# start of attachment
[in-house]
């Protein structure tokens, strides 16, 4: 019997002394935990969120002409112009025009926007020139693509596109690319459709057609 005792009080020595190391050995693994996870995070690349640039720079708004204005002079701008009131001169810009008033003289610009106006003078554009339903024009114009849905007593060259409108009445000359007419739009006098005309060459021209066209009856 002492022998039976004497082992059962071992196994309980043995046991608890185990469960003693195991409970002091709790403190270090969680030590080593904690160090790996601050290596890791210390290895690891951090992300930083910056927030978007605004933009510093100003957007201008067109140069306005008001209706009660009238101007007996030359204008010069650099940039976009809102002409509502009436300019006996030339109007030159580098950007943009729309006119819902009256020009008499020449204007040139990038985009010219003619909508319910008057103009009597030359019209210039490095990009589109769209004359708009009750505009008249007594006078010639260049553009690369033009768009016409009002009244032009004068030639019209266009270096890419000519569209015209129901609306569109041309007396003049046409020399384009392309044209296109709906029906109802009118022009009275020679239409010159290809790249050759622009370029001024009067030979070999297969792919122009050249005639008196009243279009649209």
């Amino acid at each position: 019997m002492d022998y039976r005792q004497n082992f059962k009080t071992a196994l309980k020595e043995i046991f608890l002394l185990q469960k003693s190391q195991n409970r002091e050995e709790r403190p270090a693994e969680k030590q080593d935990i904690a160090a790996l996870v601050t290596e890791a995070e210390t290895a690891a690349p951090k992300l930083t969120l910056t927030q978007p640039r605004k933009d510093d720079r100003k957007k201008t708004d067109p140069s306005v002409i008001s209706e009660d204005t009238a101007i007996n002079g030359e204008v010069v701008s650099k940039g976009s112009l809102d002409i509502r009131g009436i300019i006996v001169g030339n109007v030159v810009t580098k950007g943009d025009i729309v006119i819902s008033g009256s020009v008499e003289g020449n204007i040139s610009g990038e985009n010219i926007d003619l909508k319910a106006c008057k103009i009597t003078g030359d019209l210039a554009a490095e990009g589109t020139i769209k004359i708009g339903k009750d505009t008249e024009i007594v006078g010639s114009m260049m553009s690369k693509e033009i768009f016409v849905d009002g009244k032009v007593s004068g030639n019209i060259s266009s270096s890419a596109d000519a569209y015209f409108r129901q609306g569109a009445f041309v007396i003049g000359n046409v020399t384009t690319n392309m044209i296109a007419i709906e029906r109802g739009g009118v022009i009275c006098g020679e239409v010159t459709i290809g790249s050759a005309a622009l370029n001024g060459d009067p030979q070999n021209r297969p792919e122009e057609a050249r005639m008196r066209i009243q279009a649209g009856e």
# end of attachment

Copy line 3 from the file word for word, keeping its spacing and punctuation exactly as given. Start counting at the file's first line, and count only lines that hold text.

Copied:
């Amino acid at each position: 019997m002492d022998y039976r005792q004497n082992f059962k009080t071992a196994l309980k020595e043995i046991f608890l002394l185990q469960k003693s190391q195991n409970r002091e050995e709790r403190p270090a693994e969680k030590q080593d935990i904690a160090a790996l996870v601050t290596e890791a995070e210390t290895a690891a690349p951090k992300l930083t969120l910056t927030q978007p640039r605004k933009d510093d720079r100003k957007k201008t708004d067109p140069s306005v002409i008001s209706e009660d204005t009238a101007i007996n002079g030359e204008v010069v701008s650099k940039g976009s112009l809102d002409i509502r009131g009436i300019i006996v001169g030339n109007v030159v810009t580098k950007g943009d025009i729309v006119i819902s008033g009256s020009v008499e003289g020449n204007i040139s610009g990038e985009n010219i926007d003619l909508k319910a106006c008057k103009i009597t003078g030359d019209l210039a554009a490095e990009g589109t020139i769209k004359i708009g339903k009750d505009t008249e024009i007594v006078g010639s114009m260049m553009s690369k693509e033009i768009f016409v849905d009002g009244k032009v007593s004068g030639n019209i060259s266009s270096s890419a596109d000519a569209y015209f409108r129901q609306g569109a009445f041309v007396i003049g000359n046409v020399t384009t690319n392309m044209i296109a007419i709906e029906r109802g739009g009118v022009i009275c006098g020679e239409v010159t459709i290809g790249s050759a005309a622009l370029n001024g060459d009067p030979q070999n021209r297969p792919e122009e057609a050249r005639m008196r066209i009243q279009a649209g009856e």